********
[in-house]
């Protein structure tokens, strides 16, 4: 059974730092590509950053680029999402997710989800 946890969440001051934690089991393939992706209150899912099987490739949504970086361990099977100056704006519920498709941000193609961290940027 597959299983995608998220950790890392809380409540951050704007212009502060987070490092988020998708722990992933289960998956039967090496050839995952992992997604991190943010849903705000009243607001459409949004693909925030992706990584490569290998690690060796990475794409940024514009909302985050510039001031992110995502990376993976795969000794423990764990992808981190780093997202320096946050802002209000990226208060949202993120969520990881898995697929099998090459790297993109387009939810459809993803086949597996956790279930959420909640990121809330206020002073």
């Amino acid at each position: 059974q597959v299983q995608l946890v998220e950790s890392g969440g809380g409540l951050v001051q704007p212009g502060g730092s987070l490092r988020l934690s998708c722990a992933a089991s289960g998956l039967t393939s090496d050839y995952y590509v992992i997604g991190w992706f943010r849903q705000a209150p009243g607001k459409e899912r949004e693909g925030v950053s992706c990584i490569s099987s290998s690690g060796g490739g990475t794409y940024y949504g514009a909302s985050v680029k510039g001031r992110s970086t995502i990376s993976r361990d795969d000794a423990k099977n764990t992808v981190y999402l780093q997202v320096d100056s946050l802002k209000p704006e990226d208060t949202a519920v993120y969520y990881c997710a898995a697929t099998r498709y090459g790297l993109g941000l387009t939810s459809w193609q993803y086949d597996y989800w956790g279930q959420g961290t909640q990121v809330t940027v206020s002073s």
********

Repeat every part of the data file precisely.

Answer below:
[in-house]
């Protein structure tokens, strides 16, 4: 059974730092590509950053680029999402997710989800 946890969440001051934690089991393939992706209150899912099987490739949504970086361990099977100056704006519920498709941000193609961290940027 597959299983995608998220950790890392809380409540951050704007212009502060987070490092988020998708722990992933289960998956039967090496050839995952992992997604991190943010849903705000009243607001459409949004693909925030992706990584490569290998690690060796990475794409940024514009909302985050510039001031992110995502990376993976795969000794423990764990992808981190780093997202320096946050802002209000990226208060949202993120969520990881898995697929099998090459790297993109387009939810459809993803086949597996956790279930959420909640990121809330206020002073």
């Amino acid at each position: 059974q597959v299983q995608l946890v998220e950790s890392g969440g809380g409540l951050v001051q704007p212009g502060g730092s987070l490092r988020l934690s998708c722990a992933a089991s289960g998956l039967t393939s090496d050839y995952y590509v992992i997604g991190w992706f943010r849903q705000a209150p009243g607001k459409e899912r949004e693909g925030v950053s992706c990584i490569s099987s290998s690690g060796g490739g990475t794409y940024y949504g514009a909302s985050v680029k510039g001031r992110s970086t995502i990376s993976r361990d795969d000794a423990k099977n764990t992808v981190y999402l780093q997202v320096d100056s946050l802002k209000p704006e990226d208060t949202a519920v993120y969520y990881c997710a898995a697929t099998r498709y090459g790297l993109g941000l387009t939810s459809w193609q993803y086949d597996y989800w956790g279930q959420g961290t909640q990121v809330t940027v206020s002073s």